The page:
In the present planetary climate change context, the implementation of ordinary and extraordinary maintenance works of minor tanks has to be envisaged as an environmental service, consisting in ensuring tanks functionality as runoff water conservation structures and therefore performing their climate change adaptation function. Such an environmental service should be duly recognized, regulated, supervised and paid by the society as a whole. This payment would compensate the work done to properly maintain and operate the tanks. Companies or cooperatives of young people should be promoted and created in order to undertake these maintenance works.

5.         Way ahead: issues to be analyzed

In April 2011, the FAO implemented European Union Food Facility (EUFF) project, which had accumulated the experience of rehabilitating 54 village tanks in a period of two years in Trincomalee and Batticaloa Districts, carried out its “Exit Strategy Workshop”. Concerning the issue of maintenance and operation of minor tanks, proceedings of that event report the following recommendations, which still today are valuable and can be proposed as themes of reflection:

a)         Selection and prioritization of tanks at District level:

  • Present selection system needs to be improved.
  • Databases and geographic information systems of all existing minor irrigation tanks (in working conditions and abandoned) and related Farmer Organizations (FO) and Communities should be created at District level, under Department of Agrarian Development (DoAD).
  • A number of tanks should be prioritized every year by DoAD for extraordinary maintenance works, according to necessity.


b)         Basic and ordinary maintenance by Communities and Farmers Organizations (FO):

  • All FO and Communities should receive training on Operation and Maintenance, each FO or Community should elaborate its own Operation and Maintenance Plan, specific for their tank, and they should establish ordinary maintenance checklists.
  • DoAD should support and monitor Communities and FO’s compliance of O & M plans.

c)         Maximum amount of works contracts awarded directly to FO.

  • Maximum amount of works contracts for direct award to FO should be revised according to updated Construction Sector market prices index.

 d)         Quality of rehabilitation works:

  • Survey and cost estimate for extraordinary maintenance works should be adequately funded, planned and given enough time to be conducted in a detailed way.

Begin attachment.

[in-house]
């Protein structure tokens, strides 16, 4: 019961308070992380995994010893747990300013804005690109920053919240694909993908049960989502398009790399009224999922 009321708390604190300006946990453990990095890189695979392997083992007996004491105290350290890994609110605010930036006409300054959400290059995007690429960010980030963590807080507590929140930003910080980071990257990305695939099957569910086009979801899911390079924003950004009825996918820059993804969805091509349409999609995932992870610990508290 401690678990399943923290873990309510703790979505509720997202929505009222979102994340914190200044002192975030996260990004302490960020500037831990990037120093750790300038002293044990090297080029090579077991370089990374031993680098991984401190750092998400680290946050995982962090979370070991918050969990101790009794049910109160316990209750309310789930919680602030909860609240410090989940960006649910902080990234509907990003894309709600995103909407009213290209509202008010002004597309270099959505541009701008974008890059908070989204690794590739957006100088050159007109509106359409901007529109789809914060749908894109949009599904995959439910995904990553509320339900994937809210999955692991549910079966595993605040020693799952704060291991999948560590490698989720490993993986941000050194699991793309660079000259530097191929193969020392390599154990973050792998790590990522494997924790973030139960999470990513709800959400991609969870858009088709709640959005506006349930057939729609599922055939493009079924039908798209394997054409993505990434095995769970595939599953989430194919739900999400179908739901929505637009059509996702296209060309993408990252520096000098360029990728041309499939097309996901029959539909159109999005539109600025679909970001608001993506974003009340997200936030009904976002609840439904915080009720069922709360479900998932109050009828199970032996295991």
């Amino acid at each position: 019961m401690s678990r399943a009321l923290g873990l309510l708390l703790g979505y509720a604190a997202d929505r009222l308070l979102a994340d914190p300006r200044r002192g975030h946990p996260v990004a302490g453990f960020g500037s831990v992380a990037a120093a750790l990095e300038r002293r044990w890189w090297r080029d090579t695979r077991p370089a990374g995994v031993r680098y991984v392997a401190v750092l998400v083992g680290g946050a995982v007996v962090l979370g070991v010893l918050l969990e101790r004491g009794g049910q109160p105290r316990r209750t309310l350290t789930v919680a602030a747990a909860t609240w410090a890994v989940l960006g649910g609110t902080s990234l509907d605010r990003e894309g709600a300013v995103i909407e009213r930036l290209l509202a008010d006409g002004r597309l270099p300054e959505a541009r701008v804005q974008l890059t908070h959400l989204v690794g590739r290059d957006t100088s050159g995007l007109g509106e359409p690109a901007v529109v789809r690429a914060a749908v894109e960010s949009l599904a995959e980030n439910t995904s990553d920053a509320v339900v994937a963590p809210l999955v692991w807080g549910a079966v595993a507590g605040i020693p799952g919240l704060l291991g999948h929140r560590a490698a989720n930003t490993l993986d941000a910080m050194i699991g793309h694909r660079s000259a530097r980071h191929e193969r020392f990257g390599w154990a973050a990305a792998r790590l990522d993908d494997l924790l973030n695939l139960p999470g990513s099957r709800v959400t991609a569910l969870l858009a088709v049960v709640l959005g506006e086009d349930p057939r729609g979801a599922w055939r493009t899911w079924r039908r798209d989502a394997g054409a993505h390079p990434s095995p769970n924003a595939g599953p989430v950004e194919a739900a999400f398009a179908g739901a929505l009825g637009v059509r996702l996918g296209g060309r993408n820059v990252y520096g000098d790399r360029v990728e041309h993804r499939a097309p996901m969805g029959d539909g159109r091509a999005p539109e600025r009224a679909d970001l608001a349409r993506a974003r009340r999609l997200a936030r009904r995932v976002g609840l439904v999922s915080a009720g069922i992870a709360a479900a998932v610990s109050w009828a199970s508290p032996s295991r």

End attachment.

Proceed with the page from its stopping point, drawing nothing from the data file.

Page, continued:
• Decentralization of national or external budget at regional or district level would expedite survey and rehabilitation of minor tanks.
  • DoAD should dispose, at district level, of adequate earth movement machinery in order to be able to react promptly to emergency situations, such as floods.
  • DoAD should prepare and adopt a new revised design and construction handbook for minor irrigation tanks as standard design norms manual at national level.
  • DoAD, eventually in cooperation with the Construction Industry development Authority (CIDA, former ICTAD) should keep a registry of poorly performing and low capacity contractors, at district level. On the other hand, contractors should be properly trained and qualified to perform construction and rehabilitation works in minor, medium or major tanks. Lists of qualified and well performing contractors should be prepared and only from these lists should be drawn names of contractors to be invited to bids.
  • FOs should be trained by DoAD on appropriate construction technology and adequate workmanship, as a condition to be eventually directly awarded a rehabilitation works contract.

e)         Farmers Organizations autonomy.

  • The kind of relation presently existing between DoAD and FOs can induce some level of dependency of the latter from the first. Self-determination of rural communities should instead be promoted and developed.

f)         Catchment area protection.

  • Catchment area of the tanks has to be protected by legal means, to prevent illegal cultivators encroaching land for “chenai” cultivation.
  • Soil erosion in the catchment area needs to be kept under control, in order to avoid losing tank’s storage capacity for siltation.
  • In general, minor tanks surrounding ecosystems need to be protected and developed.

6.         As a conclusion.

Sri Lanka found in FAO a committed and responsible partner during the time of emergency and war. Thanks to this partnership, thousands of displaced and vulnerable farm families were finally able to restart a decent productive life.

Sri Lanka will as well find in FAO a partner in the effort of creating resilience to climate changing conditions and, at the same time, an adapted environment for a sustainable agricultural production.